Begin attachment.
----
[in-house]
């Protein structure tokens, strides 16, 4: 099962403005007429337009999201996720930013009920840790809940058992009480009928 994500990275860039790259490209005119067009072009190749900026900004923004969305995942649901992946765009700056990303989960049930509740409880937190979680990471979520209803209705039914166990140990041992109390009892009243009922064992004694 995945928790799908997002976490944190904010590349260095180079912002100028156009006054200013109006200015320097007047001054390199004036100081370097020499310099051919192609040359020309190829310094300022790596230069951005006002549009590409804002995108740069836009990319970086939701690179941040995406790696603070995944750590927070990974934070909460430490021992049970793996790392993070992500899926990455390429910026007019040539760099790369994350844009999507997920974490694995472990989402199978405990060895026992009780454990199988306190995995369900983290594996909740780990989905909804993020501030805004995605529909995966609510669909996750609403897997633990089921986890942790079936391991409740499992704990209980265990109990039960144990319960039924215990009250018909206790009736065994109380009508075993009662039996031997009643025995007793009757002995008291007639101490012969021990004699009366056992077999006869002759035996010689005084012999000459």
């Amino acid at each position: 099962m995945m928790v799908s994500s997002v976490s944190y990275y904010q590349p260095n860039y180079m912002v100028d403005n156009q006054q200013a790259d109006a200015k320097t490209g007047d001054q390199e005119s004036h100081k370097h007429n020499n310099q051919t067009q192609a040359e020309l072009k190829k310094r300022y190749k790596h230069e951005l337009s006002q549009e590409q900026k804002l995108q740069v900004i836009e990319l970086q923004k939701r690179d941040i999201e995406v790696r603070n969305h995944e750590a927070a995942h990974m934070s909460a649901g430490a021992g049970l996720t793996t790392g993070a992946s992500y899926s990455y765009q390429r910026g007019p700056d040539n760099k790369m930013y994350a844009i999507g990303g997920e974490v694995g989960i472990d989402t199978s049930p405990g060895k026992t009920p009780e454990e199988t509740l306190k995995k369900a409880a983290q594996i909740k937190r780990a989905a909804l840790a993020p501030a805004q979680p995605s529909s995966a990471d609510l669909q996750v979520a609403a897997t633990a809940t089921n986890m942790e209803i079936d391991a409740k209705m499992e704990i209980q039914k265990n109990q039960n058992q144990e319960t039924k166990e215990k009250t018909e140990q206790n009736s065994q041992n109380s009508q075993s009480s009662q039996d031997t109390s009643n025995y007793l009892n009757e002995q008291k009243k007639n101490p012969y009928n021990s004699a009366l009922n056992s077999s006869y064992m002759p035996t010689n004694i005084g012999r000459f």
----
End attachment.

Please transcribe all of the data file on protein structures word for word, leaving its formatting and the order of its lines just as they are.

[in-house]
């Protein structure tokens, strides 16, 4: 099962403005007429337009999201996720930013009920840790809940058992009480009928 994500990275860039790259490209005119067009072009190749900026900004923004969305995942649901992946765009700056990303989960049930509740409880937190979680990471979520209803209705039914166990140990041992109390009892009243009922064992004694 995945928790799908997002976490944190904010590349260095180079912002100028156009006054200013109006200015320097007047001054390199004036100081370097020499310099051919192609040359020309190829310094300022790596230069951005006002549009590409804002995108740069836009990319970086939701690179941040995406790696603070995944750590927070990974934070909460430490021992049970793996790392993070992500899926990455390429910026007019040539760099790369994350844009999507997920974490694995472990989402199978405990060895026992009780454990199988306190995995369900983290594996909740780990989905909804993020501030805004995605529909995966609510669909996750609403897997633990089921986890942790079936391991409740499992704990209980265990109990039960144990319960039924215990009250018909206790009736065994109380009508075993009662039996031997009643025995007793009757002995008291007639101490012969021990004699009366056992077999006869002759035996010689005084012999000459």
């Amino acid at each position: 099962m995945m928790v799908s994500s997002v976490s944190y990275y904010q590349p260095n860039y180079m912002v100028d403005n156009q006054q200013a790259d109006a200015k320097t490209g007047d001054q390199e005119s004036h100081k370097h007429n020499n310099q051919t067009q192609a040359e020309l072009k190829k310094r300022y190749k790596h230069e951005l337009s006002q549009e590409q900026k804002l995108q740069v900004i836009e990319l970086q923004k939701r690179d941040i999201e995406v790696r603070n969305h995944e750590a927070a995942h990974m934070s909460a649901g430490a021992g049970l996720t793996t790392g993070a992946s992500y899926s990455y765009q390429r910026g007019p700056d040539n760099k790369m930013y994350a844009i999507g990303g997920e974490v694995g989960i472990d989402t199978s049930p405990g060895k026992t009920p009780e454990e199988t509740l306190k995995k369900a409880a983290q594996i909740k937190r780990a989905a909804l840790a993020p501030a805004q979680p995605s529909s995966a990471d609510l669909q996750v979520a609403a897997t633990a809940t089921n986890m942790e209803i079936d391991a409740k209705m499992e704990i209980q039914k265990n109990q039960n058992q144990e319960t039924k166990e215990k009250t018909e140990q206790n009736s065994q041992n109380s009508q075993s009480s009662q039996d031997t109390s009643n025995y007793l009892n009757e002995q008291k009243k007639n101490p012969y009928n021990s004699a009366l009922n056992s077999s006869y064992m002759p035996t010689n004694i005084g012999r000459f």